•  418
    Bazin, Cavell and other prominent theorists have asserted that movies are essentially photographic, with more recent scholars such as Carroll and Gaut protesting. Today CGI stands as a further counter, in addition to past objections such as editing, animation and blue screen. Also central in debates is whether photography is transparent, that is, whether it allows us to see things in other times and places. I maintain photography is transparent, notwithstanding objections citing digital manipula…Read more
  •  415
    Debating Public Policy: Ethics, Politics and Economics of Wildlife Management in Southern Africa
    with John Salevurakis
    In O. Kelemen & Gergely Tari (eds.), Bioethics of the “Crazy Ape”, Trivent Publishing. pp. 187-195. 2019.
    Based on field research in Africa, this essay explores three claims: first, that sport hunting places economic value on wildlife and habitats; second, that this motivates conservation practices in the interest of sustaining revenue sources; and, third, that this benefits human populations. If true, then sport hunting may sometimes be justifiable on utilitarian grounds. While not dismissing objections from the likes of Singer and Regan, we suggest their views – if converted into policy in despera…Read more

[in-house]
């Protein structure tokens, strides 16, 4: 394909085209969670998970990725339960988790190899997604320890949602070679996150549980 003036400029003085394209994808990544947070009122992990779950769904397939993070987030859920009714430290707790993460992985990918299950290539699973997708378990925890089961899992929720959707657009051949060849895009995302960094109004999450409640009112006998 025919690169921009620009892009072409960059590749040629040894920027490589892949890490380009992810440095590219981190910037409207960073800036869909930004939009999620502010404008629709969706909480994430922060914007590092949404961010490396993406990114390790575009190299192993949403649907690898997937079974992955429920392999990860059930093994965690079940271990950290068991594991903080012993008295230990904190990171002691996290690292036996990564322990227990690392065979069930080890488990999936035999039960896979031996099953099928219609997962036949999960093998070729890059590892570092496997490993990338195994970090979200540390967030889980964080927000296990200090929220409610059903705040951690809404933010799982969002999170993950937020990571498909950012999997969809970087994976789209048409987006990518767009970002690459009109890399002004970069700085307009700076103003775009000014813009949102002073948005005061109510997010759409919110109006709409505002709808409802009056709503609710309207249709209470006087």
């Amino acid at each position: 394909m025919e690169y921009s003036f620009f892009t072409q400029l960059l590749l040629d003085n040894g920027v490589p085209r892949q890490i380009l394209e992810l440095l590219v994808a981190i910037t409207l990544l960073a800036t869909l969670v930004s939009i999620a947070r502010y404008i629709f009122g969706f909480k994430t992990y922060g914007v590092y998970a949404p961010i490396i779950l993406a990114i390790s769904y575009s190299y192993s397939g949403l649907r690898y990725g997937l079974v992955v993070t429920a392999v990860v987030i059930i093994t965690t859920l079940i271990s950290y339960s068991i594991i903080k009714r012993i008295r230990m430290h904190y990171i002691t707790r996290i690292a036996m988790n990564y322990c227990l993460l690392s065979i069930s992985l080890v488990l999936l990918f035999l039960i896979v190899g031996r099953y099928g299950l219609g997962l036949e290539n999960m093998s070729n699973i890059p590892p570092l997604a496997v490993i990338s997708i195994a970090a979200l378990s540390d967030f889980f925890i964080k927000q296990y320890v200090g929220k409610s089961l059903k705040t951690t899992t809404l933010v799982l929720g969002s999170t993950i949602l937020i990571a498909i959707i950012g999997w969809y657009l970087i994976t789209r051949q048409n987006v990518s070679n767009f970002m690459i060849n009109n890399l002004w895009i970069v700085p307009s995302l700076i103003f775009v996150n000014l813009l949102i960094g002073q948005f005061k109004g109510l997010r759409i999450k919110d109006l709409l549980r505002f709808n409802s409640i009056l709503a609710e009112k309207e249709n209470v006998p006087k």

•  411
    William James on belief: Turning darwinism against empiricistic skepticism
    Transactions of the Charles S. Peirce Society 46 (3): 477-502. 2010.